What is the True Cost of Not Maintaining my Car?
April 4th, 2017
Updated May 18th, 2017
Fairfax, Virginia - It's amazing how quickly time can fly, especially when you think about keeping track of your regular car maintenance appointments. Before you know it, you may go 6 or 8 months without getting an oil change, and it won't even feel like it's been three weeks. Some people inadvertently neglect to take their vehicles into the shop for routine maintenance due to this strange "time warp" phenomenon, while others skip out on getting certain services done due to budget limitations.
While it may not completely destroy your vehicle if you skip a service every once in a blue moon, keep in mind that the laws of entropy are hard at work when it comes to the natural wear and tear that comes with logging regular miles. In fact, poorly maintained vehicles can often be a hazard on the road; according to research published by Car Care Council, more than $2 billion in damages is recorded every year due to accidents resulting from neglected or unperformed vehicle maintenance. While not every missed maintenance appointment will result in a car accident, the long-term damage that skipping routine maintenance can inflict on your car can significantly reduce the lifespan of your vehicle. Below are some of the most common routine vehicle maintenance items, along with their potential financial impact if they are neglected.
Oil lubricates the different parts of your engine, keeping them from sustaining unnecessary wear due to excessive friction. On a typical maintenance schedule, one year's worth of oil changes will run you about $120, a small sum compared to the cost of an engine replacement due to damages from infrequent oil changes. The price tag for that kind of job will leave your pockets about $4,000 lighter.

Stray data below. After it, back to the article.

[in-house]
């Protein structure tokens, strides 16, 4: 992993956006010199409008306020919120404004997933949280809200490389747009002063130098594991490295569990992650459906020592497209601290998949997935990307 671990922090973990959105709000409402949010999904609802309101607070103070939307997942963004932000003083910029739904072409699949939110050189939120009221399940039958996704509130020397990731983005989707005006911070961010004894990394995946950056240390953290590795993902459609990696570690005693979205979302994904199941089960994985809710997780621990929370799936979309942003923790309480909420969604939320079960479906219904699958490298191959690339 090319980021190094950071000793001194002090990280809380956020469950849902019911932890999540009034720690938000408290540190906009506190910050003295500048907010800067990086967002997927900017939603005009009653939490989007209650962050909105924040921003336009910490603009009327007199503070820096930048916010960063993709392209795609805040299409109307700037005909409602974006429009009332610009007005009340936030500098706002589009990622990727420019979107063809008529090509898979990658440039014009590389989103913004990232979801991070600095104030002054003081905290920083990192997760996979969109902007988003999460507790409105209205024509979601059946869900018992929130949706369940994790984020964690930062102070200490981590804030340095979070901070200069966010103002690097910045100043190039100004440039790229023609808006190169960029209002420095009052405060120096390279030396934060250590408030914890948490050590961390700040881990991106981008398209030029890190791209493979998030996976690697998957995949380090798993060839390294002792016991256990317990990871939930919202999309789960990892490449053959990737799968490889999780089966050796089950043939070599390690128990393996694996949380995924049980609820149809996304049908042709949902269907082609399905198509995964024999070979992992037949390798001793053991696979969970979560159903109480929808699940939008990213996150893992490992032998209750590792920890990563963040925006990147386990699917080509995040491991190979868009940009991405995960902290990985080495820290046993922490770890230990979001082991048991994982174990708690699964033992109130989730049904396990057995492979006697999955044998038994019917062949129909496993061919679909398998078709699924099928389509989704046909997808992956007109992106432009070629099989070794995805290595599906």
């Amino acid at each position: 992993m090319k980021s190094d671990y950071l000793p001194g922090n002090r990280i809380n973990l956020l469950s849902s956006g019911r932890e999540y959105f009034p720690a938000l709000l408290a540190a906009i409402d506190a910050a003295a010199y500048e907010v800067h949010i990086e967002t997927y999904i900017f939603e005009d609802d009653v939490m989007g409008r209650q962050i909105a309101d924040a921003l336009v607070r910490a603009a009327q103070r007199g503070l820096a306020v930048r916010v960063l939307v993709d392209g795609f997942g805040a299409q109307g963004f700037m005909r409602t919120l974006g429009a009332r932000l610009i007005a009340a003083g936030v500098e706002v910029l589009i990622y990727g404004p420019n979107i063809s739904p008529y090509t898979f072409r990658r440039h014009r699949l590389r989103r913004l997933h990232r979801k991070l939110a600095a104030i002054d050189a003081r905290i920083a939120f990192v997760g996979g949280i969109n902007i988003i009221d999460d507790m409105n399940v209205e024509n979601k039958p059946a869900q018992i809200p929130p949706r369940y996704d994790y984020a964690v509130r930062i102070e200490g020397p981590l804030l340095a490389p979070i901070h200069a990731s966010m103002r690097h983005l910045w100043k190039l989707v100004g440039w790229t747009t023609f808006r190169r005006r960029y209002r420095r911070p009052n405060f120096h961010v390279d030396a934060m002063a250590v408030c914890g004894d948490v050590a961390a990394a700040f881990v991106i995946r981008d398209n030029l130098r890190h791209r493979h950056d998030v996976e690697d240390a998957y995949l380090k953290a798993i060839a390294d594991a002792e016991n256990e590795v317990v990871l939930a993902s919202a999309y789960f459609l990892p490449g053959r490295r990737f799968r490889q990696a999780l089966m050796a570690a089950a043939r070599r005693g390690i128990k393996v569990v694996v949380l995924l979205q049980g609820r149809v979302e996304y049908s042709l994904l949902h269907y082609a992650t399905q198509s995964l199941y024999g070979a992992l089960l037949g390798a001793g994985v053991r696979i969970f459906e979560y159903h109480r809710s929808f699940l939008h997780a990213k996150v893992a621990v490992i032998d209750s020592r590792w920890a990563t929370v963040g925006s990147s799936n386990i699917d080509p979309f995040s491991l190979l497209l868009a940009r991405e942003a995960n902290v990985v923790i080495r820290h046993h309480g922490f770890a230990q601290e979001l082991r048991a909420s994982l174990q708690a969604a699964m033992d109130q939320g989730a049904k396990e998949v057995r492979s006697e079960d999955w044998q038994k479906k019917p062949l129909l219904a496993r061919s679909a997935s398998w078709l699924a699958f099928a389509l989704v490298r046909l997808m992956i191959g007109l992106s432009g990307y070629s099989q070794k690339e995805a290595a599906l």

Keeping your tires rotated will ensure that they receive an even distribution of wear and tear, prolonging the life of all four tires. If you stick to the usual schedule of rotating your tires every 7,500 miles, your tire rotation bill will run you about $50 a pop. Failure to maintain this regular schedule means getting your tires replaced much sooner than you would like, which will relieve your bank account of anywhere between $350 to over $700.
Timing Belt Replacement
This has to happen eventually, especially for high-mileage cars. While replacing the timing belt is not cheap (roughly $600), it beats the heck out of having to repair the engine as a result of a broken timing belt (about $2,500).
Maintaining an annual brake inspection schedule will keep your brake pads and shoes from sustaining any excessive wear or damage. If you don't commit to bringing your car in for regular pad and shoe replacements (roughly $150-$250), you could end up spending up to $600 getting your rotors or drums replaced once your pads and shoes have been completely chewed up.
When you consider the potential costs of neglecting to get routine maintenance performed on your car, it only makes sense to bring your vehicle in and get on a regular service schedule. Your car--and your wallet--will thank you for it in the long run.
*Always check your owner’s manual for your vehicle model’s specific instructions before attempting any type of repair.
Copyright Hogan & Sons Tire and Auto April 2017